Castellanos is most certainly a success story, but her future most likely resides across the ocean, thousands of miles from home.


Born and raised in Maracay, Venezuela, a city about an hour and a half from Caracas, Castellanos's dream was to play college soccer in America.

Her dream began in 2013 at 14 years old, when she attended Juan Arango’s youth academy, named and founded after the legendary Venezuela national team player who currently plays for the New York Cosmos.

Almost immediately after joining, she was receiving recognition in the national setup. That same year she joined the U-17 Venezuelan squad and was part of the team’s first South American U-17 championship title. A year later, in 2014, she helped her country reach fourth place at the U-17 World Cup and won the Golden Boot, scoring six goals in the tournament alongside her teammate, Gabriela García.

She was also the highest scorer (seven goals) at the 2014 Summer Youth Olympics in China, earning a silver medal for La Vinotinto. 

Two years later, Castellanos helped her nation once again win the South American title, scoring 12 goals and winning the Golden Boot and MVP award. That same year, at the U-17 World Cup, Castellanos was awarded the Bronze Ball and Bronze Boot as Venezuela came fourth for a second consecutive time.

She currently holds the all-time scoring record in the tournament with 11 goals.

Boris Streubel/FIFA/Getty Images

After last year’s World Cup, Castellanos could have gone pro, but her dream of playing soccer in the U.S. while continuing her education was her top priority. It was then when the young striker and her family met Guillermo Zamarripa, founder of CMAS Group, an educational and athletic organization based in Mexico and the U.S. that connects international–most notably Hispanic–young athletes with America colleges.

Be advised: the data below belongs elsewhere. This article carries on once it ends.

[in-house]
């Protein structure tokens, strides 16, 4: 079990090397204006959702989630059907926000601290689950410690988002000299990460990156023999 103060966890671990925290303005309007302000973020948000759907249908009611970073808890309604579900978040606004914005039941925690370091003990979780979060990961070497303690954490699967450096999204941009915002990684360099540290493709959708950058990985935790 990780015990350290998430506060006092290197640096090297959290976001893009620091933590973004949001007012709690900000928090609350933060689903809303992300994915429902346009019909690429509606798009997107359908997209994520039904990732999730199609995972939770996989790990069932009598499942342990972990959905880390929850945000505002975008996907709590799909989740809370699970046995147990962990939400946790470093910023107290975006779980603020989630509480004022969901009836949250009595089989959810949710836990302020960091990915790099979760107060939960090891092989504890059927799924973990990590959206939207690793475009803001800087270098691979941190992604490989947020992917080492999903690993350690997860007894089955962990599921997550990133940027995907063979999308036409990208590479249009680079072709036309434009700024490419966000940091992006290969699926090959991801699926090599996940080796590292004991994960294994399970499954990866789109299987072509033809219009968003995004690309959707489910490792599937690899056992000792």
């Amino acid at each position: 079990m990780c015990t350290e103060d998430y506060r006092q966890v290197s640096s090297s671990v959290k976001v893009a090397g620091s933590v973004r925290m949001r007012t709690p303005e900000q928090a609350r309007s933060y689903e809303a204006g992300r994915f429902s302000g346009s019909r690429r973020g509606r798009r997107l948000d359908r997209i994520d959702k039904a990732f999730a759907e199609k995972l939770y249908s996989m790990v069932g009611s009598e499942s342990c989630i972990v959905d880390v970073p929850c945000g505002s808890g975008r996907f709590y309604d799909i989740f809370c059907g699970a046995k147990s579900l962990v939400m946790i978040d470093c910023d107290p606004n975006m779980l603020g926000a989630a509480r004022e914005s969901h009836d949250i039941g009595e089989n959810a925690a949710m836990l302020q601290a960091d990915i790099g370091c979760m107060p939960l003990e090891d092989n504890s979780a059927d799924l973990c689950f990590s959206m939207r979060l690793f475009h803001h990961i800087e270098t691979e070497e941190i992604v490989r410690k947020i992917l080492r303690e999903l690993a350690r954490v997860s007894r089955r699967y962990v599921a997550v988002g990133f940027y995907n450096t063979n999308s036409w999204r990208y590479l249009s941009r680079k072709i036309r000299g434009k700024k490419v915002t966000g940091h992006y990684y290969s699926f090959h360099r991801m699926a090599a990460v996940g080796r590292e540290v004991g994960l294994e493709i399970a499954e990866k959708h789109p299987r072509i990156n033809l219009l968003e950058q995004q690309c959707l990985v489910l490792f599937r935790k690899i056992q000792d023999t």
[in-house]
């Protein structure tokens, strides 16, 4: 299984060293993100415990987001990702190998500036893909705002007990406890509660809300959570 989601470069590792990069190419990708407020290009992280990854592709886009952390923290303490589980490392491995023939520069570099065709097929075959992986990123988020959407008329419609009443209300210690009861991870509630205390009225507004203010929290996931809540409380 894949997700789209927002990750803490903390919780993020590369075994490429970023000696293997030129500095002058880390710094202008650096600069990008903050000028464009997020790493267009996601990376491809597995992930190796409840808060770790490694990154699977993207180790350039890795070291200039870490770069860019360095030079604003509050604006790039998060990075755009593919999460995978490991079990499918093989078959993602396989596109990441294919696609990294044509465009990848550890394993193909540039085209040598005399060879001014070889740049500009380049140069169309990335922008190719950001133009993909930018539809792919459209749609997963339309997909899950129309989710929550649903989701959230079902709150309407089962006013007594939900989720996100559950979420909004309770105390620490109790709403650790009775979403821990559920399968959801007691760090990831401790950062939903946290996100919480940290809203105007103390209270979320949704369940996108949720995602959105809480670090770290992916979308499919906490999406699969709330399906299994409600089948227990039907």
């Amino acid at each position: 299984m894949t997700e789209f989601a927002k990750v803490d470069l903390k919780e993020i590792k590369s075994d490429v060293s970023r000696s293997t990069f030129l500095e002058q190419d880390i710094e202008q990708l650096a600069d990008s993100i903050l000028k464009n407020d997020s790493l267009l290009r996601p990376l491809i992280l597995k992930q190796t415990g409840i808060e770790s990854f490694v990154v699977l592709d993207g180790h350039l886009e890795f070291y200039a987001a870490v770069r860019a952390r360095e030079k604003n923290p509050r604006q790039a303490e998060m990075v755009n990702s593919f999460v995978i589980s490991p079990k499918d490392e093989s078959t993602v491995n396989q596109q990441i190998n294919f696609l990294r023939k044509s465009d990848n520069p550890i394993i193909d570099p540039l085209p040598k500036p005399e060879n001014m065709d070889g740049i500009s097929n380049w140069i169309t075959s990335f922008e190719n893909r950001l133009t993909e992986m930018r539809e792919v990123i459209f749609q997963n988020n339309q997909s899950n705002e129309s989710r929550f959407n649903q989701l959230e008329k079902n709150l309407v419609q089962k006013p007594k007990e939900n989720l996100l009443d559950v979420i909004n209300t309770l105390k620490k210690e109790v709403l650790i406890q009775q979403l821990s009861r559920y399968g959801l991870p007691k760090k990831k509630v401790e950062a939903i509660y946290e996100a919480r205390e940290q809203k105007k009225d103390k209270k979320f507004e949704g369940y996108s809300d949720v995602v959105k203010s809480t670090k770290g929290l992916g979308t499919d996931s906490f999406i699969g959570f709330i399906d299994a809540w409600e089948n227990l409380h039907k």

A few months later, Castellanos and her family had received dozens of college offers and ultimately went with Florida State.

“When I met Deyna and her mother for the first time, I learned very quickly she was very special,” Zamarripa said. “Her confidence is as big as her talent and yet she excels so much at being so humble. I think it’s really difficult to find that emotional balance in a teenager but she has that special 'something.' I really think she was born to change the landscape of women’s soccer worldwide.”

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Arango, who says Castellanos can be a 'natural heir to Marta or Carli Lloyd,' also realized how special she is after her performance in Jordan at the U-17 World Cup last year.

“I can’t remember how many years ago it was when I first saw her play, but I do remember that I was impressed,” he said in 2016. “It was just amazing to see a girl of her age play with such skill and power, hit the ball with either foot and have such an explosive turn of pace. She’s studying in the U.S. right now and her studies are important too, because she’s still young. I don’t think it’ll be long before she’s off to Europe, though.”

Castellanos may be proving Arango’s point in the next few years, as playing for a Manchester City Women or Barcelona Femini is her ultimate goal.

“I am truly enjoying my time here in the U.S., but after FSU, the next step is Europe. No doubt. It’s something my family and I have discussed," Castellanos said.

Whether Castellanos deserves the FIFA nomination at such a young age is still up for debate, and while she might not be "The Best" just yet, she certainly appears to have the drive and tools to be on her way.